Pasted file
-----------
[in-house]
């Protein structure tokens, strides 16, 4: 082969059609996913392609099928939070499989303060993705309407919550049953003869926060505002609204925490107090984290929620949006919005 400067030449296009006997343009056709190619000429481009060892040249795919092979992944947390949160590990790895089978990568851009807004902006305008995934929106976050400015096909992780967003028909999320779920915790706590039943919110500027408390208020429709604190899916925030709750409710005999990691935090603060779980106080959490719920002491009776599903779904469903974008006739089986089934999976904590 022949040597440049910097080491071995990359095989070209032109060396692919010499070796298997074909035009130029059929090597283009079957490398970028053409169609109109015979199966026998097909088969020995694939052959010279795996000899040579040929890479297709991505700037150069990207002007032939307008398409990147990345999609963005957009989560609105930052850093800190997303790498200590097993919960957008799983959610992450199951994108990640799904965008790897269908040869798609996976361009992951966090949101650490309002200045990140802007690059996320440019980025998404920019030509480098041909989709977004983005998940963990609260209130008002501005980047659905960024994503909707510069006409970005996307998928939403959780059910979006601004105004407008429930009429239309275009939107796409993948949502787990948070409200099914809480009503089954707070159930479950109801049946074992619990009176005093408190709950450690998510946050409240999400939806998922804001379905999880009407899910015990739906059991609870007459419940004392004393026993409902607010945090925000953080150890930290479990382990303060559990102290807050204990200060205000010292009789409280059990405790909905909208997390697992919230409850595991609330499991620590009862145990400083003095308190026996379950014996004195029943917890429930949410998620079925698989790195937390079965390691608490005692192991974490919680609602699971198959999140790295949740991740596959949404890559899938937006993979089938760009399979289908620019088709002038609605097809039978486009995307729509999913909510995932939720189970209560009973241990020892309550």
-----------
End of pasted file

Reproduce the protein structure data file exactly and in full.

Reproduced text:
[in-house]
């Protein structure tokens, strides 16, 4: 082969059609996913392609099928939070499989303060993705309407919550049953003869926060505002609204925490107090984290929620949006919005 400067030449296009006997343009056709190619000429481009060892040249795919092979992944947390949160590990790895089978990568851009807004902006305008995934929106976050400015096909992780967003028909999320779920915790706590039943919110500027408390208020429709604190899916925030709750409710005999990691935090603060779980106080959490719920002491009776599903779904469903974008006739089986089934999976904590 022949040597440049910097080491071995990359095989070209032109060396692919010499070796298997074909035009130029059929090597283009079957490398970028053409169609109109015979199966026998097909088969020995694939052959010279795996000899040579040929890479297709991505700037150069990207002007032939307008398409990147990345999609963005957009989560609105930052850093800190997303790498200590097993919960957008799983959610992450199951994108990640799904965008790897269908040869798609996976361009992951966090949101650490309002200045990140802007690059996320440019980025998404920019030509480098041909989709977004983005998940963990609260209130008002501005980047659905960024994503909707510069006409970005996307998928939403959780059910979006601004105004407008429930009429239309275009939107796409993948949502787990948070409200099914809480009503089954707070159930479950109801049946074992619990009176005093408190709950450690998510946050409240999400939806998922804001379905999880009407899910015990739906059991609870007459419940004392004393026993409902607010945090925000953080150890930290479990382990303060559990102290807050204990200060205000010292009789409280059990405790909905909208997390697992919230409850595991609330499991620590009862145990400083003095308190026996379950014996004195029943917890429930949410998620079925698989790195937390079965390691608490005692192991974490919680609602699971198959999140790295949740991740596959949404890559899938937006993979089938760009399979289908620019088709002038609605097809039978486009995307729509999913909510995932939720189970209560009973241990020892309550």